Derivatives markets are designed to provide a means for market users to offset price risks inherent in their businesses and to act as a public price discovery platform from which prices are broadly disseminated for public use. For derivatives markets to fulfill their role in the national and global economy, they must operate efficiently and fairly, and serve the needs of market users. The markets best fulfill this role when they are open, competitive, and free from fraud, manipulation, and other abuses such that the prices discovered on the markets reflect the forces of supply and demand.
The Commission strives to assure that Goal 1 is effectively met through the combined use of four oversight strategies: 1) the review of new contracts and rules and changes to contracts and rules; 2) continual surveillance of trading activity in the futures and swaps markets; 3) the review of regulated exchanges, designated contract markets (DCMs), and SEFs to ensure that they are fulfilling their self-regulatory obligations; and 4) the adoption of policies and strategies to promote market transparency.
The Commission routinely reviews new rules and rule changes adopted by exchanges to assure that they meet the statutory core principles of the CEA and the CFTC’s regulations. The Commission also reviews and/or approves newly listed contracts and rules for compliance with applicable core principles related to susceptibility to manipulation and speculative position limits.
In addition to the Commission’s traditional role in the oversight of DCMs, the recent enactment of the Dodd-Frank Act created a new market category of designated trading facility, referred to as a swap executive facility (SEF). As with traditional exchanges, staff will be responsible for reviewing new SEF registration applications and for conducting annual examinations of their operations to ensure compliance with the core principles. The Commission, based on industry comments, expects that 30-40 entities will apply to become SEFs, adding to the current number of 17 DCMs, potentially tripling the CFTC’s oversight requirements in this area.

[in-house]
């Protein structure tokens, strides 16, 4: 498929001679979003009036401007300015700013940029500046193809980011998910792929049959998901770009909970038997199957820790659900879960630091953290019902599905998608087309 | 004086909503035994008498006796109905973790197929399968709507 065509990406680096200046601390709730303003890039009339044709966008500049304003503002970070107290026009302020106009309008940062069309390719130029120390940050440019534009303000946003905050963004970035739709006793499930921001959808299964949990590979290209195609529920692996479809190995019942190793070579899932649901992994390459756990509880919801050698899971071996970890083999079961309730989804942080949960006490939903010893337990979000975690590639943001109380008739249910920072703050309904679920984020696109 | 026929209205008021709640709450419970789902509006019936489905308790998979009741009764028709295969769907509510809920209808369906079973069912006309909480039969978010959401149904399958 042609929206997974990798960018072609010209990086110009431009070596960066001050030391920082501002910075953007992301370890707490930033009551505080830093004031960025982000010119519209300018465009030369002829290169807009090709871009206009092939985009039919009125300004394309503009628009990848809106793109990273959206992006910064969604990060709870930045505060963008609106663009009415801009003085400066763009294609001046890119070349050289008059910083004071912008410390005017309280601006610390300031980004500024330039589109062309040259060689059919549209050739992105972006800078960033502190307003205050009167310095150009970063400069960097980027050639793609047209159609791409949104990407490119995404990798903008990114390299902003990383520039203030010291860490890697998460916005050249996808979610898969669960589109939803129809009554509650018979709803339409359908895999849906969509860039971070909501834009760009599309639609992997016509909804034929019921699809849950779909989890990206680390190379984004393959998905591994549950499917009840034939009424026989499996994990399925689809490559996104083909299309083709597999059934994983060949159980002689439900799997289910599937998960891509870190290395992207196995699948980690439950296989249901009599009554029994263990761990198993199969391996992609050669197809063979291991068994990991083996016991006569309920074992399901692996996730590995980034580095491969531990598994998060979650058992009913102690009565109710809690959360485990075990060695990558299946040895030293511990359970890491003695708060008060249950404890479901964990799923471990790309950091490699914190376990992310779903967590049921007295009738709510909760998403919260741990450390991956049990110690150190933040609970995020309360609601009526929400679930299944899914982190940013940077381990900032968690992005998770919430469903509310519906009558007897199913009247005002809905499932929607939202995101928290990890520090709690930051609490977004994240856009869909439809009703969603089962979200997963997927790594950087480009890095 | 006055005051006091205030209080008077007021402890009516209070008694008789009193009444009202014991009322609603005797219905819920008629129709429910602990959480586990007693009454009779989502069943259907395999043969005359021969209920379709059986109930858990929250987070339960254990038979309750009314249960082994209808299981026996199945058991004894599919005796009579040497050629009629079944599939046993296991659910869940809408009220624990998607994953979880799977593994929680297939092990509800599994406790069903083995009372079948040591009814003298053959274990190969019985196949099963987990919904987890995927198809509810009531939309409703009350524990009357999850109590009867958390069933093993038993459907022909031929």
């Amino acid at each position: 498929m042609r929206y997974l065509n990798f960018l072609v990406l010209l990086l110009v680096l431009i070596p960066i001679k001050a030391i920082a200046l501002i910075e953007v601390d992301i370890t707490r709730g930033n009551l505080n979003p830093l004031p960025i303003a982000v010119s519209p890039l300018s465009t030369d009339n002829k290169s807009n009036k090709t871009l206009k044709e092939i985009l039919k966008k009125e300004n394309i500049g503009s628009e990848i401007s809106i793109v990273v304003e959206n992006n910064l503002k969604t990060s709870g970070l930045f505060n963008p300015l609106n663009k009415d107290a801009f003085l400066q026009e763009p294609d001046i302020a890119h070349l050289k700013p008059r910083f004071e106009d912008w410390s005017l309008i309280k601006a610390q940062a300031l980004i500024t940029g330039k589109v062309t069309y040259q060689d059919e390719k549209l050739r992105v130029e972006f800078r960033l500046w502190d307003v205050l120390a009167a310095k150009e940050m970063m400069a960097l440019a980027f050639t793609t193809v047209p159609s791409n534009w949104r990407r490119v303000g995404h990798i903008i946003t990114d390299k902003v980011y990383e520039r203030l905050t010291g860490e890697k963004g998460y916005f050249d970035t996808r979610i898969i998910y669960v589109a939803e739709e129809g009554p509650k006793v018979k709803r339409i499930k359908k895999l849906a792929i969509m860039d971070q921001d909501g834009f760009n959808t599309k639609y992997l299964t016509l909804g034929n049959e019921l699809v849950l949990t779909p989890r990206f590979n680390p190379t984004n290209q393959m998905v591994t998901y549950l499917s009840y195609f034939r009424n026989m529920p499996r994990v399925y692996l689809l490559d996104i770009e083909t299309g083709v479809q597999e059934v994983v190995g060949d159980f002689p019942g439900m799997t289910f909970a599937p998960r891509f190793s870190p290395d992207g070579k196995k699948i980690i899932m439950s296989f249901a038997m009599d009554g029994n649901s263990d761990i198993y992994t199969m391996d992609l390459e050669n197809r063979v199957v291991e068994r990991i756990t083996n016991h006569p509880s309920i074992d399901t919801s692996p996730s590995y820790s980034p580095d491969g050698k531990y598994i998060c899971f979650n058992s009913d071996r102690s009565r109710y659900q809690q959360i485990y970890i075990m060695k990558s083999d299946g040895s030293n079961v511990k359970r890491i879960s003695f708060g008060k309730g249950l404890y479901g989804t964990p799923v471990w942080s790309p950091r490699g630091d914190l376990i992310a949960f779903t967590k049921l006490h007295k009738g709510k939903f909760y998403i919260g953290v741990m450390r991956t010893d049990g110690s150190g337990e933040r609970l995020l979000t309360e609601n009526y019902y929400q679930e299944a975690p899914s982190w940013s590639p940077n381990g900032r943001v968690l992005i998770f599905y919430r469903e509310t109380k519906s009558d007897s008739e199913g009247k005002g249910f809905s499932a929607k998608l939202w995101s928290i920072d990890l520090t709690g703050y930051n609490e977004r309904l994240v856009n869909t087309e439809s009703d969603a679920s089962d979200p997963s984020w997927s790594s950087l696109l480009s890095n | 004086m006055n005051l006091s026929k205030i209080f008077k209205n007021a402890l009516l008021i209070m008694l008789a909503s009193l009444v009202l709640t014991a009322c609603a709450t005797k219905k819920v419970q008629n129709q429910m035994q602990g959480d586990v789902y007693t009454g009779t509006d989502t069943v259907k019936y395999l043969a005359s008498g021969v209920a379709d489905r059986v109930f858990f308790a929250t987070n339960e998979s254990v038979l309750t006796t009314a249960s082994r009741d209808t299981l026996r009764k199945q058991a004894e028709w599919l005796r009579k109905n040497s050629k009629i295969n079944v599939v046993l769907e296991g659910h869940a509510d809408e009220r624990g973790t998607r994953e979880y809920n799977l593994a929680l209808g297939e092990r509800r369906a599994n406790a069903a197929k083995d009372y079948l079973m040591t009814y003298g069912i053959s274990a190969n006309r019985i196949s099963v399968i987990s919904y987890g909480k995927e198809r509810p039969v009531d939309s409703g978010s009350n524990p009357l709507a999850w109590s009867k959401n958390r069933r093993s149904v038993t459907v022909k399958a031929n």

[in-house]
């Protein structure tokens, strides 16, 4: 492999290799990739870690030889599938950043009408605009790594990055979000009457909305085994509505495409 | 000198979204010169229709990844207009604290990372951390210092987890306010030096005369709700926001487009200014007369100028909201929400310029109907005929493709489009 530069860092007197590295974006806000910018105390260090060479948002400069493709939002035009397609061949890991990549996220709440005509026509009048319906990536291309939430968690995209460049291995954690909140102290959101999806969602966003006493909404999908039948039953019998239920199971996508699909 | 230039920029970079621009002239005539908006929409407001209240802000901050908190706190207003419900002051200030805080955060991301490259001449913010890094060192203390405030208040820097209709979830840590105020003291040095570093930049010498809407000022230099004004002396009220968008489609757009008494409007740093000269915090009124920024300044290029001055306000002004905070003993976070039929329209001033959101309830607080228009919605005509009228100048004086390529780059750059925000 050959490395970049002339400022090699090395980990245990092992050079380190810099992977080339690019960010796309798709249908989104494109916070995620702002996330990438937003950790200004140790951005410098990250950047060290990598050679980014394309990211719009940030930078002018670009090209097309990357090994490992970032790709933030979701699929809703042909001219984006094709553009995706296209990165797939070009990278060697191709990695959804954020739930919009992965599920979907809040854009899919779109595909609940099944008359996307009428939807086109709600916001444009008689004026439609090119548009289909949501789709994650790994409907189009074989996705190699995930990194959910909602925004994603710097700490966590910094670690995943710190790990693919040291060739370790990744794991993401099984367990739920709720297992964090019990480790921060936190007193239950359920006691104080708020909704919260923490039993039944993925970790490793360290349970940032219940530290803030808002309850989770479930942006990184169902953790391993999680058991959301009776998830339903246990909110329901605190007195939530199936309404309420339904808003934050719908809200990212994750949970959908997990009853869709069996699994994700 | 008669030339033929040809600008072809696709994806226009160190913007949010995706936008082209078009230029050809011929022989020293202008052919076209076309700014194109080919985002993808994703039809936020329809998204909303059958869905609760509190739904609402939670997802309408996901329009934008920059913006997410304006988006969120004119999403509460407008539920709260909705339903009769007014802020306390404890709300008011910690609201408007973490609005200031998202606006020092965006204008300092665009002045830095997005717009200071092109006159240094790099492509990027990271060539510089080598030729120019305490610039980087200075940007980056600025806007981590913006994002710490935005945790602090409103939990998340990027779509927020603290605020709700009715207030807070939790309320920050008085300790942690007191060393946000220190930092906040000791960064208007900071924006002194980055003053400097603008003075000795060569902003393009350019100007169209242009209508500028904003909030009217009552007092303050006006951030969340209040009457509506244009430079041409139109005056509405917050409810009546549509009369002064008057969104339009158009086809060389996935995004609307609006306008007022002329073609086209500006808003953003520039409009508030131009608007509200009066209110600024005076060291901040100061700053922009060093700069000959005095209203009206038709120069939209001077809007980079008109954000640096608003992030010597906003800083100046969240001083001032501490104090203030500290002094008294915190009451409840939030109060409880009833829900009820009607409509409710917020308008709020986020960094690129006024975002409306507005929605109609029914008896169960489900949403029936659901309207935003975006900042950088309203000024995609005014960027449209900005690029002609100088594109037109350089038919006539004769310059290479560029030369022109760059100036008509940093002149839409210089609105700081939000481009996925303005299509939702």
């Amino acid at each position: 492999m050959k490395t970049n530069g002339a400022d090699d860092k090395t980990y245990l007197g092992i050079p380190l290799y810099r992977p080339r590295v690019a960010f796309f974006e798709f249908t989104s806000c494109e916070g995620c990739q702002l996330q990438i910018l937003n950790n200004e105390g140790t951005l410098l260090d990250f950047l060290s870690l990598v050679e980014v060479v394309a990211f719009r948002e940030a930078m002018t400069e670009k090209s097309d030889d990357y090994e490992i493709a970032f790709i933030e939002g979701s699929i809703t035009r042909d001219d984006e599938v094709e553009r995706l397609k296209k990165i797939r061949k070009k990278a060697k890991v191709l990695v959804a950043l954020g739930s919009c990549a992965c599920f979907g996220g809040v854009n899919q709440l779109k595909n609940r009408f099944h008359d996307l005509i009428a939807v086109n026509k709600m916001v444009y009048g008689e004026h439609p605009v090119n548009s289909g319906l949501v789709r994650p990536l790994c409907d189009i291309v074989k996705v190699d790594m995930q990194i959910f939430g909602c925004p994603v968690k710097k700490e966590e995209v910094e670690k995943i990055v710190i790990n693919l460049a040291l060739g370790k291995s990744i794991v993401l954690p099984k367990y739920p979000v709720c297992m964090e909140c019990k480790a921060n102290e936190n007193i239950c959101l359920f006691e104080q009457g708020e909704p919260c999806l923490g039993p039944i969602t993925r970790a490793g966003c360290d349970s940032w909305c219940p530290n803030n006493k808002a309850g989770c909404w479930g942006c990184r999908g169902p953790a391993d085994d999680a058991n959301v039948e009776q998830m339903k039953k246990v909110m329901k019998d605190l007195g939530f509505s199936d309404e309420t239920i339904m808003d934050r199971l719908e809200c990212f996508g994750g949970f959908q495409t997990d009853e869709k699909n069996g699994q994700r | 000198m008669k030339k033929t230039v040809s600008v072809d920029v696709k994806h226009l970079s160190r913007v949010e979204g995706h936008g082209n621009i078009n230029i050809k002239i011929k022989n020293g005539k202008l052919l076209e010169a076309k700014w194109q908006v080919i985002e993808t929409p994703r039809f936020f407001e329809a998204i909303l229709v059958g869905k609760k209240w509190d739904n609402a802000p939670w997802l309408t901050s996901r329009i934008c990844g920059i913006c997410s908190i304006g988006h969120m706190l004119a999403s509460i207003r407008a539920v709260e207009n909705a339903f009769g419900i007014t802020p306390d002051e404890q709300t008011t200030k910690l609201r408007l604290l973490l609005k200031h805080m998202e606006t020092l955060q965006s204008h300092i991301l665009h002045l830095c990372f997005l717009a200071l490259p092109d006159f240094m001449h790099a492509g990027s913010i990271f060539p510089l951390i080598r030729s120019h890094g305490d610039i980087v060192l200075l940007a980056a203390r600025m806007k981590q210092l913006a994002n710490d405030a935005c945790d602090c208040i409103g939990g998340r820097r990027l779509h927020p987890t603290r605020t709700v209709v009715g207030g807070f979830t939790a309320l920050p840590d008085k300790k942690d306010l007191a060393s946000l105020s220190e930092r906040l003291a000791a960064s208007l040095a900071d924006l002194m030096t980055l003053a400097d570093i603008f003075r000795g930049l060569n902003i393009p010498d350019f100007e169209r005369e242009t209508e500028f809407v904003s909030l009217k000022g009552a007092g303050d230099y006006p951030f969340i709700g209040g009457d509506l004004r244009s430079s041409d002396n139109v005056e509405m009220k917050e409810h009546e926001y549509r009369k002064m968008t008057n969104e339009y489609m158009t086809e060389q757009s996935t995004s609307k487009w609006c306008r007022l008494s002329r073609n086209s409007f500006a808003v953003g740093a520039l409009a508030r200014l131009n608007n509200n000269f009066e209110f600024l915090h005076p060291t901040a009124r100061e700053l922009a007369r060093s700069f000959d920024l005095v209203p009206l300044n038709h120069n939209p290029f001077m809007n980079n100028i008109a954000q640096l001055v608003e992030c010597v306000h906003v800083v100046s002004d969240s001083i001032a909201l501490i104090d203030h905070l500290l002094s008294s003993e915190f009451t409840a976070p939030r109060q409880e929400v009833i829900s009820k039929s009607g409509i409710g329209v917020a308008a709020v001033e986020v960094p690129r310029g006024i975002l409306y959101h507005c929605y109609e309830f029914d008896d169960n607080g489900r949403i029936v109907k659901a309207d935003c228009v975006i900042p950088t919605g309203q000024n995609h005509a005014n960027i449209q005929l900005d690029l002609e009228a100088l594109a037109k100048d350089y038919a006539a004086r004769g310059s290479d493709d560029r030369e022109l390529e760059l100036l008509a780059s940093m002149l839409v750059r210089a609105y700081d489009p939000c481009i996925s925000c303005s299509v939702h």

The Commission monitors trading and the positions of market participants on an ongoing basis. Under the Dodd-Frank Act, the Commission’s oversight will expand from futures and options contracts traded on DCMs to also include swaps traded on DCMs and SEFs. Commission staff, through their surveillance programs, screen for potential market manipulations and disruptive trading practices, as well as trade practice violations such as wash trading, prearranged trading, accommodation trading, customer fraud, fictitious sales, trading ahead, and trading against and front running customer orders. Staff also monitor changing market conditions and developments, such as shifting patterns of commercial or speculative trading, or the introduction of new trading activities, such as index trading or high frequency and algorithmic trading, to assess possible market impacts. Where appropriate, staff adapt its surveillance and trading review techniques to account for and target these areas of change, and also consider the impact that such changes may have on exchange trading rules and contract design.